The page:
FIFA Women’s World Cup

Soccer star Carli Lloyd and coach Jill Ellis nominated for FIFA honors

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FIFA announced today that Carli Lloyd, the midfielder on the U.S. women’s national soccer team whose hat trick in the World Cup final helped the US win gold, was nominated for the Women’s World Player of the Year award.

The woman who coached the USWNT to a 5-2 World Cup victory over Japan, Jill Ellis, was nominated in the FIFA World Coach of the Year for Women’s Football category.

Nominated alongside Lloyd are Japan’s Aya Miyama, a member of the silver-medal winning team at the London Olympics, and Germany’s Celia Sasic, a bronze medalist at the 2008 Beijing Olympics.

Both Lloyd and Miyama are expected to represent their countries again at the 2016 Rio Olympics, while Sasic retired after the 2015 World Cup.

Only two American women have been named the FIFA World Player of the Year–Abby Wambach in 2012 (when Lloyd was also a semifinalist) and Mia Hamm in both 2001 and 2002.

Lloyd is already racking up a long list of honors in 2015. In addition to earning the Golden Ball Award at the World Cup, she’s nominated by Sports Illustrated for Sportsman of the Year and will be honored on December 2nd by the March of Dimes as their Sportswoman of the Year.

Ellis has been USWNT head coach since May 2014, but has a long Olympic history with the team. At the 2000 Sydney Olympics she was a scout, and then was assistant coach to Pia Sundhage at the 2008 and 2012 Olympics. She also served as the interim coach at the end of 2012 after Sundhage left to coach for Sweden, and again when Tom Sermanni was fired in April 2014. She is expected to be the head coach at the 2016 Games.

The other nominees for FIFA World Coach of the Year are England’s Mark Sampson and Japan’s Norio Sasak.

The awards are voted on by team captains, coaches and the media, and will be announced on January 11th. The Ballon d’Or winner will also be announced. The three finalists for the top honor on the men’s side are Neymar, Lionel Messi and Cristiano Ronaldo.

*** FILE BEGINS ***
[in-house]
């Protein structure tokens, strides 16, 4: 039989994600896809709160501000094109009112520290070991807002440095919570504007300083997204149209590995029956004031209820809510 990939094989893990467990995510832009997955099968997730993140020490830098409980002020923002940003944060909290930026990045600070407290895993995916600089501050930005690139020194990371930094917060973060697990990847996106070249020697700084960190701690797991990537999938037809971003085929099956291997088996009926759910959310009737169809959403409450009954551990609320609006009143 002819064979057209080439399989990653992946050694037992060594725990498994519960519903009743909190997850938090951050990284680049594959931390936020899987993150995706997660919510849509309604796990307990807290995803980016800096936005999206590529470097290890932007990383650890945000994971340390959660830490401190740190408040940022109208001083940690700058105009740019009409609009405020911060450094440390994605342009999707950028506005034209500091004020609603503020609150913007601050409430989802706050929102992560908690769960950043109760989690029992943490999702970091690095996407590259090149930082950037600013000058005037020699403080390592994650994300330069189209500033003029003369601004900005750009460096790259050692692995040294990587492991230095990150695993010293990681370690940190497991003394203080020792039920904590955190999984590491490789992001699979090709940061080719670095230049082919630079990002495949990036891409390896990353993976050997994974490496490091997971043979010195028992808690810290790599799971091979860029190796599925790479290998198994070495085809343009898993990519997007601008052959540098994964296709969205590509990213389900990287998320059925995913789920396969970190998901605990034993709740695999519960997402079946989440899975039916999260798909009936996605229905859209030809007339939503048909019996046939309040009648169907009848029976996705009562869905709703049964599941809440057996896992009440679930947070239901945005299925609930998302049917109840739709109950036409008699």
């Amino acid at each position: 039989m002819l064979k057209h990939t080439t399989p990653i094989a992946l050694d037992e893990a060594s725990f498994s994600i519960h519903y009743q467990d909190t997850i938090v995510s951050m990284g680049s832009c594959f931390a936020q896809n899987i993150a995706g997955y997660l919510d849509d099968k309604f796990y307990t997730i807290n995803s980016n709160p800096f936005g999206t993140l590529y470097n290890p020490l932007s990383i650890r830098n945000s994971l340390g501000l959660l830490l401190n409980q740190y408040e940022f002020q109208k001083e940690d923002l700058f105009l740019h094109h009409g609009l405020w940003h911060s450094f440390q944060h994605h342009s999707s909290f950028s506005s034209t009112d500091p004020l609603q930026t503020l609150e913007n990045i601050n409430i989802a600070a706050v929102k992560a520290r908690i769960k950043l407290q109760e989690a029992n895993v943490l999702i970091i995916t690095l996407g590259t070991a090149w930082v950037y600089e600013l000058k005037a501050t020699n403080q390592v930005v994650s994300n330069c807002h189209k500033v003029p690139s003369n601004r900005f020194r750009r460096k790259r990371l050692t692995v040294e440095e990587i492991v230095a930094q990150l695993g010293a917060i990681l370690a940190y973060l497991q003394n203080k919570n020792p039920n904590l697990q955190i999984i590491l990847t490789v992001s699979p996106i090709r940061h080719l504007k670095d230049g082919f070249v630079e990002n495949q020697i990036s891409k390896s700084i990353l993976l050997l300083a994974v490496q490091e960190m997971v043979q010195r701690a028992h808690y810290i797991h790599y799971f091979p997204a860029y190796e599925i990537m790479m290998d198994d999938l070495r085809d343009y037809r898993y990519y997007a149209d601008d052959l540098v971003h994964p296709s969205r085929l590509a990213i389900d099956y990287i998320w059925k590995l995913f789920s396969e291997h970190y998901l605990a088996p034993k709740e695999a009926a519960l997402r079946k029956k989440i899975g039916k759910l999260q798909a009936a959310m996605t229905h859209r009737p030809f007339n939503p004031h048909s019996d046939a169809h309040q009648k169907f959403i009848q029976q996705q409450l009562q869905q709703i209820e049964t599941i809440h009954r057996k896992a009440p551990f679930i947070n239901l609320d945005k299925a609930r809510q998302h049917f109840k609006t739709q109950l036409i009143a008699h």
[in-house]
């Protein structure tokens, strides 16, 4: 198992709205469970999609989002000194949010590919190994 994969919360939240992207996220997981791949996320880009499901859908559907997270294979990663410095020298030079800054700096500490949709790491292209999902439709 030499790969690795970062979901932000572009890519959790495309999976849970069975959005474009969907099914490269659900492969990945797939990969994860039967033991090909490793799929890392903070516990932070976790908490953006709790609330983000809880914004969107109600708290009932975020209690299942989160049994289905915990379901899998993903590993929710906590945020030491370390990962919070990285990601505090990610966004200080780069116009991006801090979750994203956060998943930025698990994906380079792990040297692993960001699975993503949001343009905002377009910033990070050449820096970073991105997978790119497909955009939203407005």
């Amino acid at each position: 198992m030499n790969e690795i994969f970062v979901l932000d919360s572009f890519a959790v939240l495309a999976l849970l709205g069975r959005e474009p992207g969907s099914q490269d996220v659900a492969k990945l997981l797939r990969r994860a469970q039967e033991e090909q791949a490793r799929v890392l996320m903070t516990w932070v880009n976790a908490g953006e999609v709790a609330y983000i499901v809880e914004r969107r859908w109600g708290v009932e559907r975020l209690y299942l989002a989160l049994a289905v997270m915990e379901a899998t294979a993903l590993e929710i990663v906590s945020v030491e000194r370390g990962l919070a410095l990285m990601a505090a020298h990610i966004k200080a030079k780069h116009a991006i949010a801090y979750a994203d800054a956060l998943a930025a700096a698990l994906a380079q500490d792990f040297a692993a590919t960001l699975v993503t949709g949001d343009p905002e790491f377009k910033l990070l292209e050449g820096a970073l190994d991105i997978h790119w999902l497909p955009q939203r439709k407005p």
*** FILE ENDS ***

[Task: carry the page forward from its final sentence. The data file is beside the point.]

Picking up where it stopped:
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Will Abby Wambach play in Rio?

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Abby Wambach made it no secret that she wouldn’t be satisfied with her career unless it included a World Cup victory. After more than a decade on the national team and three near-misses–third place finishes in 2003 and 2007, and second place in 2011–Wambach finally hoisted the World Cup trophy last night after a 5-2 win over Japan.

So will Wambach retire? Or will she continue for another year and try to add a third Olympic gold medal to her trophy case?

Wambach isn’t ready to make her mind up. She told Yahoo News, “Right now, I’m gonna have to definitely re-evaluate in the coming weeks, the coming months. We’ve got the 10-game celebration tour that we’re gonna have a lot of fun with and we’ve got to qualify come January/February of next year for the Olympics.”

35-year-old Wambach acknowledged that she may not be able to perform on an Olympic level.

“We’ll see how my body feels, we’ll see what’s going on with some of the other players on the team,” she said. “It’s an 18-squad, so it’s a harder squad to make. And I just want to be happy and playing really good soccer.”

Wambach spent a good portion of the tournament on the bench and only played 11 minutes in the final game.

But she said she might not be ready to put away the Team USA uniform.